Zak Penn to Direct First Film for XBox Entertainment Studios and Lightbox Centering on Atari’s Great Burial of “E.T. the Video Game” Cartridges

     December 19, 2013


The first film in a series of documentaries from multi-platform media company Lightbox and Xbox Entertainment Studios will center on the 1983 oddity that saw The Atari Corporation bury unsold cartridges of “E.T. the Video Game” in Alamogordo, New Mexico.  Each film in the series that explores the origins of the digital age will be directed by a new talent and will range from from one hour to feature length.  Zak Penn (The Grand) will direct the first untitled installment.  Hit the jump for more.

et-the-video-gameCheck out all the details in the following press release from Lightbox:


First Series is for Xbox; Zak Penn to Direct First Film 

Los Angeles/London, December 19 – Two-time Academy Award® winning producer Simon Chinn and Emmy Award® winning producer Jonathan Chinn today announced the launch of Lightbox, a new multi-platform media company focused on creating high quality non-fiction programming for the small screen.  The company’s first project is a landmark series of films for Xbox Entertainment Studios about the start of the digital revolution.

Drawing on successful careers in different areas of non-fiction, the Chinns – who are cousins – are intent on pooling their collective experience and shared creative vision to build a distinctive brand.  Through his existing company Red Box Films (which will be strongly aligned with Lightbox) Simon has built a career as one of the world’s most successful feature documentary producers with two Academy Award winning documentaries, Man on Wire and Searching for Sugar Man, to his credit among many others. Jonathan has become one of the most respected non-fiction television showrunners in the US, with an Emmy for American High (Fox/PBS) and the Television Academy’s prestigious Honors Award for 30 Days (FX).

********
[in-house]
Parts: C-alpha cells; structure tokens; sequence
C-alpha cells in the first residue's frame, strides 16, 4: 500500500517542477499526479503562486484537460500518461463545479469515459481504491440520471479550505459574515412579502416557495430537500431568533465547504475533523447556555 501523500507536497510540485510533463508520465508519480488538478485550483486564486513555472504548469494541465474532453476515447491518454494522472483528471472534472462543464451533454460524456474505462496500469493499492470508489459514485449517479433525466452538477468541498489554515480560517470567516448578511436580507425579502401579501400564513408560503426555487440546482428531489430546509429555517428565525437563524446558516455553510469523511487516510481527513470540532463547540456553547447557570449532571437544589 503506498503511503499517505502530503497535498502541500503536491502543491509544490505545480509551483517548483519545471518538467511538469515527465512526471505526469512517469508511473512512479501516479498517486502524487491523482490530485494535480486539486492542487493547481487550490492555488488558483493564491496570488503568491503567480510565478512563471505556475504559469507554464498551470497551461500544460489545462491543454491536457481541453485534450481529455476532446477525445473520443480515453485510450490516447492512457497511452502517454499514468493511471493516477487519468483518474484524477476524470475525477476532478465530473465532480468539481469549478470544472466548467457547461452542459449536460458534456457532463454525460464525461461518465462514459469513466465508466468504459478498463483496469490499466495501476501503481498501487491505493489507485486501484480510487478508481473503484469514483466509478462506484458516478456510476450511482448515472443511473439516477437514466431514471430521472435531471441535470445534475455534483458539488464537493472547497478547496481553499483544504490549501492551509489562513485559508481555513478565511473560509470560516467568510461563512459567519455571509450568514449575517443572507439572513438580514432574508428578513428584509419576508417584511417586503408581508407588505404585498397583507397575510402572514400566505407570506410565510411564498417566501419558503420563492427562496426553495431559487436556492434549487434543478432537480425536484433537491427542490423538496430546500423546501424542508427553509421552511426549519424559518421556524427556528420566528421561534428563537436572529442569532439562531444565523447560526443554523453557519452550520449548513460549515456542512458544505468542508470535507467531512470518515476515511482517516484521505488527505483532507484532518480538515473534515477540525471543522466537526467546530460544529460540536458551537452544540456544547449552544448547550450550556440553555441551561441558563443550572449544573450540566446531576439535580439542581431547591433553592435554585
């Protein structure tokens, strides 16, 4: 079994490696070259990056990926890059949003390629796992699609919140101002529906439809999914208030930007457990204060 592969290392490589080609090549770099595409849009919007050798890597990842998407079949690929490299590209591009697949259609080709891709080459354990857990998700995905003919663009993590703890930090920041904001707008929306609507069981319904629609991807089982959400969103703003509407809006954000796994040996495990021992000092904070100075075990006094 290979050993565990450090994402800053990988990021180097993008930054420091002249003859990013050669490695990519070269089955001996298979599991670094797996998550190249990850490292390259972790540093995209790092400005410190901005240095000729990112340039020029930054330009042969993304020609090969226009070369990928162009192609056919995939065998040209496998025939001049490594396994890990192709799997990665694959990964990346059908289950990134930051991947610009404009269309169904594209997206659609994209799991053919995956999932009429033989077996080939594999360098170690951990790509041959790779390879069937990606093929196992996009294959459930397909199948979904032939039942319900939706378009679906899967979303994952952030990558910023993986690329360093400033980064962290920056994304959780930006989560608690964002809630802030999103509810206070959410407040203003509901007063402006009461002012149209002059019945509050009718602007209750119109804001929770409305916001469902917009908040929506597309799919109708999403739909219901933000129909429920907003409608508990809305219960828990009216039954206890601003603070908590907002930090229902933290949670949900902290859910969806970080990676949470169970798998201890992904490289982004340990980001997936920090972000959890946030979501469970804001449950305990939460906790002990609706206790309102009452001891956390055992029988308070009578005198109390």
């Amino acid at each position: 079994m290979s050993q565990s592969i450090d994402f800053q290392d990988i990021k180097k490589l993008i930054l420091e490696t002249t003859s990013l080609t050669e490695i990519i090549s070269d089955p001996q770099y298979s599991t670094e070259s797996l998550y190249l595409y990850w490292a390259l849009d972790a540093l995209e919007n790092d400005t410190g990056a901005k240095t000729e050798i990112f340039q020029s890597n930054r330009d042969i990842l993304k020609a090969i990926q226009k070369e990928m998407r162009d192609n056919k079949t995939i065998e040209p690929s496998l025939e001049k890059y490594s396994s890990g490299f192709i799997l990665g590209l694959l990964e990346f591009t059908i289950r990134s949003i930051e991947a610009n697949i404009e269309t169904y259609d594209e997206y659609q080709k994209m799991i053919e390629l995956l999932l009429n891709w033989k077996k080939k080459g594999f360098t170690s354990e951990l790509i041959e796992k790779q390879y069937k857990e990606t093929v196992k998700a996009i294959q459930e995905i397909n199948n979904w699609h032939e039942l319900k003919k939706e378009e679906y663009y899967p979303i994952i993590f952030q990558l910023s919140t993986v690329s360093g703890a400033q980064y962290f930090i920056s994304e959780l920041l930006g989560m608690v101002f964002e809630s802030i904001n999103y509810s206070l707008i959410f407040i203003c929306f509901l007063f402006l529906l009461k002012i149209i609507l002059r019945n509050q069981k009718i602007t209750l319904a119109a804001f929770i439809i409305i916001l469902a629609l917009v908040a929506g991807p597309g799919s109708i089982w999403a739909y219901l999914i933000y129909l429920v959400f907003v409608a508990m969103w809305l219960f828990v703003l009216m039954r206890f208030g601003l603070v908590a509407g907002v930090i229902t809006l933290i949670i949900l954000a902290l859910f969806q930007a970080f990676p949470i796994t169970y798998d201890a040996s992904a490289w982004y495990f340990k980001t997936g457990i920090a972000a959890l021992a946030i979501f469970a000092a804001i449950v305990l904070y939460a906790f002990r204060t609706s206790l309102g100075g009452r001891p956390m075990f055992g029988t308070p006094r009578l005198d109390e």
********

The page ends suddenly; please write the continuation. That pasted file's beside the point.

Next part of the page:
“Our careers have taken different paths, but we have always had a strongly shared sensibility and approach to non-fiction – mine at the more commercial end of feature documentary, Jonathan’s at the more thoughtful end of reality.  I am incredibly excited by the creative opportunities that exist to break new ground and find new audiences for our content,” said Simon Chinn, co-founder of Lightbox.  “Being able to work with top industry talent is what will set us apart.”

Added Jonathan Chinn, co-founder of Lightbox, “With so many new distribution opportunities now available, our ability to combine the highest quality content with broad commercial appeal will, we hope, make us stand out for a whole array of buyers hungry for the best in non-fiction programming.”

Underscoring the company’s vision to bring the highest quality non-fiction programming to new distribution platforms and audiences, Lightbox’s first greenlit project is a multi-film series shedding light on how the digital age was born. The first film in the groundbreaking series investigates the events surrounding the great video game burial of 1983.  The Atari Corporation, faced with overwhelmingly negative response to “ET the Video Game,” buried millions of unsold game cartridges in the middle of the night, in the small town of Alamogordo, New Mexico.

Drawing on their relationships with outstanding creative talent, each film will be helmed by a different director and will range from an hour to feature length.  Zak Penn (X-Men 2, Avengers, Incident At Loch Ness) has signed on to direct the first film.

Headquartered in London and Los Angeles, Lightbox is currently developing projects for outlets ranging from broadcast network and cable, to on-demand subscription services and online distribution platforms in both the U.S. and U.K.

Lightbox is represented by CAA and Jeanne Newman at Hansen Jacobson LLP.

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